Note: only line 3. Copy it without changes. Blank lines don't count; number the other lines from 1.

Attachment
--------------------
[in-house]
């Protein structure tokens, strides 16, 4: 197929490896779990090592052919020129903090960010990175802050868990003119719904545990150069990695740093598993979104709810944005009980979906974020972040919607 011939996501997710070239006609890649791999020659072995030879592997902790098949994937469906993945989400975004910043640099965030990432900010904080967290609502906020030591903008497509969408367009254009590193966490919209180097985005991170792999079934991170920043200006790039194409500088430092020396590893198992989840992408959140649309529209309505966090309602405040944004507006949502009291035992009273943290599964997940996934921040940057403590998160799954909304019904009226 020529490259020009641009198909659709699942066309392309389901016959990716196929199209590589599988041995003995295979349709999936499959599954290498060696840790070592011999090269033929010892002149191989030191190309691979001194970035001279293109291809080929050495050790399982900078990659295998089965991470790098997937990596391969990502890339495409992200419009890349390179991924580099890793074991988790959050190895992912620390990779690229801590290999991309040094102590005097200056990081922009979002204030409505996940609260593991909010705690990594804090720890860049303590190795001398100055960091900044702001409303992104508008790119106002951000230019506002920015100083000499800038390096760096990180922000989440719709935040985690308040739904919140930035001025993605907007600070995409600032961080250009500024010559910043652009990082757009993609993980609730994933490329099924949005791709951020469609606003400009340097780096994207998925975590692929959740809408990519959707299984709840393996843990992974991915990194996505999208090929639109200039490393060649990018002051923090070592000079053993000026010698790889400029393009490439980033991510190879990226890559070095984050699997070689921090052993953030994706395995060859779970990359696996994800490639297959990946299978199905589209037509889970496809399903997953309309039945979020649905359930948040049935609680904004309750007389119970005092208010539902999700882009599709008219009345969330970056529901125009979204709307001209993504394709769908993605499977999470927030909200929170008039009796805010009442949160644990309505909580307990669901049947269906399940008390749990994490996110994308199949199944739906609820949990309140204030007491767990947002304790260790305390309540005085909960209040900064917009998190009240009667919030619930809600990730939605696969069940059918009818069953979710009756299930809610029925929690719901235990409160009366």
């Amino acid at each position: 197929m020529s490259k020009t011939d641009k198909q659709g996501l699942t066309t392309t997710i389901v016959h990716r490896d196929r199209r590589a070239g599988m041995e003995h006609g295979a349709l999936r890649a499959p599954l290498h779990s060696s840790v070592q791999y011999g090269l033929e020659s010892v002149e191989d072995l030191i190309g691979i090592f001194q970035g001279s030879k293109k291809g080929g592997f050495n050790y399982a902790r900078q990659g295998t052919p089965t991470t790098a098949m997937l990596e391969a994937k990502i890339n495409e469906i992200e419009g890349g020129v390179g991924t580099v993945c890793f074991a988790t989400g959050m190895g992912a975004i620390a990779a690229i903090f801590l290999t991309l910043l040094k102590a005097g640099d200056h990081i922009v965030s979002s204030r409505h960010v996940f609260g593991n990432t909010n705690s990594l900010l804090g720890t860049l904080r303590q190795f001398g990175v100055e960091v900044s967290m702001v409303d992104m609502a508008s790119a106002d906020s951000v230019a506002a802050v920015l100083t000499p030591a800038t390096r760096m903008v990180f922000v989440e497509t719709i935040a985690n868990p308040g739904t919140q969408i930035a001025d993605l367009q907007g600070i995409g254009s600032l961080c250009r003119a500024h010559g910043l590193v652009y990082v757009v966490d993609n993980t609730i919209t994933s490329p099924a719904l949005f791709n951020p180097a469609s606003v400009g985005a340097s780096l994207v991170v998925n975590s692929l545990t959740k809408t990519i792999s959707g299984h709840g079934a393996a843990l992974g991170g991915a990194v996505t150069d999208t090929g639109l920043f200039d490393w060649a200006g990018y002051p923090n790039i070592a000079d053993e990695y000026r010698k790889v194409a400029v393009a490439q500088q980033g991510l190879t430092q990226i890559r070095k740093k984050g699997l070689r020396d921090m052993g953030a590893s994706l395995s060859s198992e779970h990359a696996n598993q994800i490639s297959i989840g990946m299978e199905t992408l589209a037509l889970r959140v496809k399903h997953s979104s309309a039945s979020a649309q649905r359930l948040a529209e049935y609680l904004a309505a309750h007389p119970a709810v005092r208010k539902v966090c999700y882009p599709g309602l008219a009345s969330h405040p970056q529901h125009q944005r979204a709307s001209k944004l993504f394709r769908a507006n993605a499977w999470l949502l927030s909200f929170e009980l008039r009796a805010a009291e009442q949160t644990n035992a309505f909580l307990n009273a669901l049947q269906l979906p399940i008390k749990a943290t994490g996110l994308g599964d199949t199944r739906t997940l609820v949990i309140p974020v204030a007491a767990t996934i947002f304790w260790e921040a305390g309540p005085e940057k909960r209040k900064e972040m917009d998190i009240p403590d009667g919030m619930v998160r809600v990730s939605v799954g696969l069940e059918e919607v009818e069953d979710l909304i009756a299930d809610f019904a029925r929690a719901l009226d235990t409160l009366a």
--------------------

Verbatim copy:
């Amino acid at each position: 197929m020529s490259k020009t011939d641009k198909q659709g996501l699942t066309t392309t997710i389901v016959h990716r490896d196929r199209r590589a070239g599988m041995e003995h006609g295979a349709l999936r890649a499959p599954l290498h779990s060696s840790v070592q791999y011999g090269l033929e020659s010892v002149e191989d072995l030191i190309g691979i090592f001194q970035g001279s030879k293109k291809g080929g592997f050495n050790y399982a902790r900078q990659g295998t052919p089965t991470t790098a098949m997937l990596e391969a994937k990502i890339n495409e469906i992200e419009g890349g020129v390179g991924t580099v993945c890793f074991a988790t989400g959050m190895g992912a975004i620390a990779a690229i903090f801590l290999t991309l910043l040094k102590a005097g640099d200056h990081i922009v965030s979002s204030r409505h960010v996940f609260g593991n990432t909010n705690s990594l900010l804090g720890t860049l904080r303590q190795f001398g990175v100055e960091v900044s967290m702001v409303d992104m609502a508008s790119a106002d906020s951000v230019a506002a802050v920015l100083t000499p030591a800038t390096r760096m903008v990180f922000v989440e497509t719709i935040a985690n868990p308040g739904t919140q969408i930035a001025d993605l367009q907007g600070i995409g254009s600032l961080c250009r003119a500024h010559g910043l590193v652009y990082v757009v966490d993609n993980t609730i919209t994933s490329p099924a719904l949005f791709n951020p180097a469609s606003v400009g985005a340097s780096l994207v991170v998925n975590s692929l545990t959740k809408t990519i792999s959707g299984h709840g079934a393996a843990l992974g991170g991915a990194v996505t150069d999208t090929g639109l920043f200039d490393w060649a200006g990018y002051p923090n790039i070592a000079d053993e990695y000026r010698k790889v194409a400029v393009a490439q500088q980033g991510l190879t430092q990226i890559r070095k740093k984050g699997l070689r020396d921090m052993g953030a590893s994706l395995s060859s198992e779970h990359a696996n598993q994800i490639s297959i989840g990946m299978e199905t992408l589209a037509l889970r959140v496809k399903h997953s979104s309309a039945s979020a649309q649905r359930l948040a529209e049935y609680l904004a309505a309750h007389p119970a709810v005092r208010k539902v966090c999700y882009p599709g309602l008219a009345s969330h405040p970056q529901h125009q944005r979204a709307s001209k944004l993504f394709r769908a507006n993605a499977w999470l949502l927030s909200f929170e009980l008039r009796a805010a009291e009442q949160t644990n035992a309505f909580l307990n009273a669901l049947q269906l979906p399940i008390k749990a943290t994490g996110l994308g599964d199949t199944r739906t997940l609820v949990i309140p974020v204030a007491a767990t996934i947002f304790w260790e921040a305390g309540p005085e940057k909960r209040k900064e972040m917009d998190i009240p403590d009667g919030m619930v998160r809600v990730s939605v799954g696969l069940e059918e919607v009818e069953d979710l909304i009756a299930d809610f019904a029925r929690a719901l009226d235990t409160l009366a």